Turning metal on a wood lathe is possible, even though the wood lathe is not designed for it. Lathes are designed specifically for either woodturning or engineering purposes, rarely both. Heavily-built engineering lathes work better than wood lathes. Their tool holder rigidly clamps the cutting tool and moves mechanically. But if you don’t have an engineering lathe and aren’t too ambitious, you can turn many small items in brass, aluminium or even steel freehand quite successfully on a wood lathe. The finial shown above was turned on my Graduate Shortbed lathe, mainly using a small gouge. It was threaded onto a bit of 12 mm studding held in a chuck, with tailstock support, and sanded to an acceptable finish. It is about 5 inches tall.
There are problems to overcome. Holding the tool so that it cuts steel is difficult. The hardness of the metal resists the cut, and the cut is very liable to ‘chatter’. This is vibration that leaves a rough or ridged surface on the work. Working freehand, accuracy is harder to achieve. Without a tool slide, accuracy comes from the turner’s skill. Making true cylinders or flat surfaces accurate to a thousandth of an inch freehand is not easy. But many items don’t need such precision.
Interrupted cuts, such as turning the corners off something, are particularly difficult freehand because it is hard to control the cutting tool. It is risky, too. Some wood lathes have a proper slide rest as an accessory.
Woodturners are familiar with the problem of chatter. When turning metal on a wood lathe it is hard to avoid. To prevent chatter, you need a strongly built lathe, with good bearings. It must hold the workpiece firmly, with minimum projection from the headstock. For example, modifying a drive centre while it is in the spindle taper is easy. A similar job held in a chuck is harder, because the metal can move away from the cutting tool.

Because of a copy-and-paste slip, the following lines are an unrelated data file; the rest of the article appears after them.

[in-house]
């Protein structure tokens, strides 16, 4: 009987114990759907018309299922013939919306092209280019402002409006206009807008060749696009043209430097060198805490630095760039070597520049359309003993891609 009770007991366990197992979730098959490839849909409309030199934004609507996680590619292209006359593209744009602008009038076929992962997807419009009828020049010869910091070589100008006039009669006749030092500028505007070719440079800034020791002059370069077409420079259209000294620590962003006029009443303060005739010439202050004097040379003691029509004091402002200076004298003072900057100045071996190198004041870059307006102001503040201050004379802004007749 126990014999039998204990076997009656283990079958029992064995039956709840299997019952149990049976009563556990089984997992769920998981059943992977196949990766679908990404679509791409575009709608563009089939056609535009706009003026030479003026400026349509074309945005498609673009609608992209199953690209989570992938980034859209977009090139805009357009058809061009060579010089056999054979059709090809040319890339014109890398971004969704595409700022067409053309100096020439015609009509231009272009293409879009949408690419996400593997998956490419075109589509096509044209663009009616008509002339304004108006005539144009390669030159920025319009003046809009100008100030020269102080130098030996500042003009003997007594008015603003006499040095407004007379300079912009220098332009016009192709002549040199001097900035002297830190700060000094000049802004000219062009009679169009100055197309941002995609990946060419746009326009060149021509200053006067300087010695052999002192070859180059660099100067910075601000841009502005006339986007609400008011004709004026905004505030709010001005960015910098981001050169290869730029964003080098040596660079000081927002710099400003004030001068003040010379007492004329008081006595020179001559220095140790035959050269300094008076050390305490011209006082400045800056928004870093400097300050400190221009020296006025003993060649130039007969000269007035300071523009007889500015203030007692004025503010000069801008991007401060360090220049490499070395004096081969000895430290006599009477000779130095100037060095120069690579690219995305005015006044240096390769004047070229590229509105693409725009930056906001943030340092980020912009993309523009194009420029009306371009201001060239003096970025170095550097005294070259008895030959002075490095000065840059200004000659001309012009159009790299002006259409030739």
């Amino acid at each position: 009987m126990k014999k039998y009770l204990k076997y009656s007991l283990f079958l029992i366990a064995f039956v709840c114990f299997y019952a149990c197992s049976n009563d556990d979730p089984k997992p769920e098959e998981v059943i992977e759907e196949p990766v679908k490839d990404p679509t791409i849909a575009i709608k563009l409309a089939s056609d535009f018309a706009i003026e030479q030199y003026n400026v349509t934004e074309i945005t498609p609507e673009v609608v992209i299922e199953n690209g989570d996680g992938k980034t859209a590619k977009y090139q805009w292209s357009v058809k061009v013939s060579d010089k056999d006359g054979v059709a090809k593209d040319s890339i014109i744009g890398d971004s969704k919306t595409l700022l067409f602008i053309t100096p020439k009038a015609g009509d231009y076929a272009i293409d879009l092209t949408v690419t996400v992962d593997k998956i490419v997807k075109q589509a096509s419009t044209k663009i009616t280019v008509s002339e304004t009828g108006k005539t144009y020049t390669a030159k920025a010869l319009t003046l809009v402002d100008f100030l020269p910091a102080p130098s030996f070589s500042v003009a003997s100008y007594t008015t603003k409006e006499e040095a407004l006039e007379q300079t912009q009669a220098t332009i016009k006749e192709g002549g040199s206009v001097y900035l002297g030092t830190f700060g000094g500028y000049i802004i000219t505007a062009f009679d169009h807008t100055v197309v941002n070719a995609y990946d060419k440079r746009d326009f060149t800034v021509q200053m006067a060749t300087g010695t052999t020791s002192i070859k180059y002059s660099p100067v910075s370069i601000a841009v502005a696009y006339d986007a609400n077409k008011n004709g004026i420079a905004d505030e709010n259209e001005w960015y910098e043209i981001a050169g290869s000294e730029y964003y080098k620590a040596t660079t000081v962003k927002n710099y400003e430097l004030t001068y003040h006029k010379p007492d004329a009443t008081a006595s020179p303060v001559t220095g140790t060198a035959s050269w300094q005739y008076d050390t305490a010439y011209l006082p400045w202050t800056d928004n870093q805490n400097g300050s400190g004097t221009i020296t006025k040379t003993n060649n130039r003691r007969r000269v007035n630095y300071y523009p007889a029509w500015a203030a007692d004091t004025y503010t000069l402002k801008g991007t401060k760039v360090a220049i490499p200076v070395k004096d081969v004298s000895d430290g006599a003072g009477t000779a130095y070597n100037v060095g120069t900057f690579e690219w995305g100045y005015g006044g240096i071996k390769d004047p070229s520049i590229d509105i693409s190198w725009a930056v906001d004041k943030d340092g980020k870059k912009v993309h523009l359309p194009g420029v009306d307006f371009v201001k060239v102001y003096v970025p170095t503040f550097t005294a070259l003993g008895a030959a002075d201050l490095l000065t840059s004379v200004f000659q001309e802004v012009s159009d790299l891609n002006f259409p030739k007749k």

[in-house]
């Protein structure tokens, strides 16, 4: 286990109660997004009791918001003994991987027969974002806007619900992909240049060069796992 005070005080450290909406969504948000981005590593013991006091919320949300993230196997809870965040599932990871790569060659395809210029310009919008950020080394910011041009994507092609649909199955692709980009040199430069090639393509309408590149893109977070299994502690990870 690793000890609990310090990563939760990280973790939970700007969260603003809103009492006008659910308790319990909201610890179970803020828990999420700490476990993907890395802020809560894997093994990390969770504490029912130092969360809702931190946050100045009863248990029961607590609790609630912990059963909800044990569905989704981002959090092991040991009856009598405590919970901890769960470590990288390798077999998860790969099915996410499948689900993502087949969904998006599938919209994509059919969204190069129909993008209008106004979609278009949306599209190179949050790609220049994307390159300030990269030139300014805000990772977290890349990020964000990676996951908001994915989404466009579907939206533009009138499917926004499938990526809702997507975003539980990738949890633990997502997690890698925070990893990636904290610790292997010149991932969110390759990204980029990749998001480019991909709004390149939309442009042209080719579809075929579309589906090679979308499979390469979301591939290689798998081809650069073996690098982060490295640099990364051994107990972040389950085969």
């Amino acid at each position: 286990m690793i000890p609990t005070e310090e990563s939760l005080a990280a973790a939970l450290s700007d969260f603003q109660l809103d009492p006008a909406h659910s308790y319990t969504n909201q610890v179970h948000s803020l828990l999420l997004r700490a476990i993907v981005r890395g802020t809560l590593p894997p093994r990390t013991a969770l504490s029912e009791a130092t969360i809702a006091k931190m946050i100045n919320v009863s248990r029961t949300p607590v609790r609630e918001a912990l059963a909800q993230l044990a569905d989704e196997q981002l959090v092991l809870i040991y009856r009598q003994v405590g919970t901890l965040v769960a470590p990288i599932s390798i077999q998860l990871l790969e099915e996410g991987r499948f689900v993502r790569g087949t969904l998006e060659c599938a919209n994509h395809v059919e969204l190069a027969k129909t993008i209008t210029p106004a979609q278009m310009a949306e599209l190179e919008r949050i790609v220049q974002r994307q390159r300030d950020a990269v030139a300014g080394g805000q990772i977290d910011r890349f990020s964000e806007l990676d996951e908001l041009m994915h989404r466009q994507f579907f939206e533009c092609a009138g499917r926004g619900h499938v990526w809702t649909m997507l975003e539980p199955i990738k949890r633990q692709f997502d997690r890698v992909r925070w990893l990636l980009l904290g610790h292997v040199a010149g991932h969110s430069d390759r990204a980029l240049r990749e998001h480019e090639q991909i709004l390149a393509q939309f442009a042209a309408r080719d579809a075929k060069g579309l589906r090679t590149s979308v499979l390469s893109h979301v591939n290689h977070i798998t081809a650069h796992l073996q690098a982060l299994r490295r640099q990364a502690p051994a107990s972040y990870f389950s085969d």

Use tailstock support whenever possible. A Jacobs chuck will hold small items. Light cuts using a robust and sharp tool, with minimum projection over the toolrest, should then produce an acceptable result.
You can use a high speed steel woodturning scraper or a graver. A graver, which you can easily make yourself, was traditionally made from square section tool steel with a diagonal flat, leaving a long point at one corner. You could convert a triangular or square file, but a high speed steel tool bit would be better. A round high speed steel bar ground with a pyramid point would work. It would be similar to a woodturning point tool, but with a more obtuse point. Use a graver a bit like a skew chisel. Its edges (not the point) can plane off long, thin curly shavings from steel.
Brass likes tools with zero top rake, so responds well to scrapers. Tools leave a polished surface on brass. Aluminium turns with a graver or even a small short-beveled bowl gouge. Cutting speeds are lower than for wood, but because only small items are possible, the normal low-speed setting on the lathe is probably OK. Some metal alloys are more free-cutting and ‘turnable’ than others. A file will shape the item and remove chatter marks if necessary. Even on a lightweight lathe you can make simple shapes in steel using a file or a rotating grinding wheel held in a drill chuck.
Turning metal on a wood lathe is tiring, particularly with steel, because the tool must be held firmly up to the work. It helps to use a pivot pin in the toolrest to lever the tool into the work. This gives more control. If the workpiece is held rigidly, the pivot pin can help prevent chatter too. A heavy cut can increase it.
Safety when turning metal on a wood lathe
Turning metal freehand is hazardous, therefore precautions are necessary. It is essential that the workpiece is secure in the lathe. Chunks of metal flying out of the machine are even more likely to do you harm than are lumps of wood. Eye protection is a must. The swarf is sharp and hot – wood chips hitting your hand are annoying, but metal swarf can cut. Long strands could even catch your fingers and drag them in. Never clear away swarf while the lathe is running.
Turning with a scraper can make chips like little needles. They can get in your skin like splinters. But gloves are risky around moving machinery because they can catch and drag your hand in. Thin ‘rubber’ gloves that tear are safer. A bad dig-in could wrench the cutting tool badly enough to break it and perhaps cause injury. A file thrown back by the chuck jaws can injure you. They must always be used with a proper handle to stop the tang impaling your hand.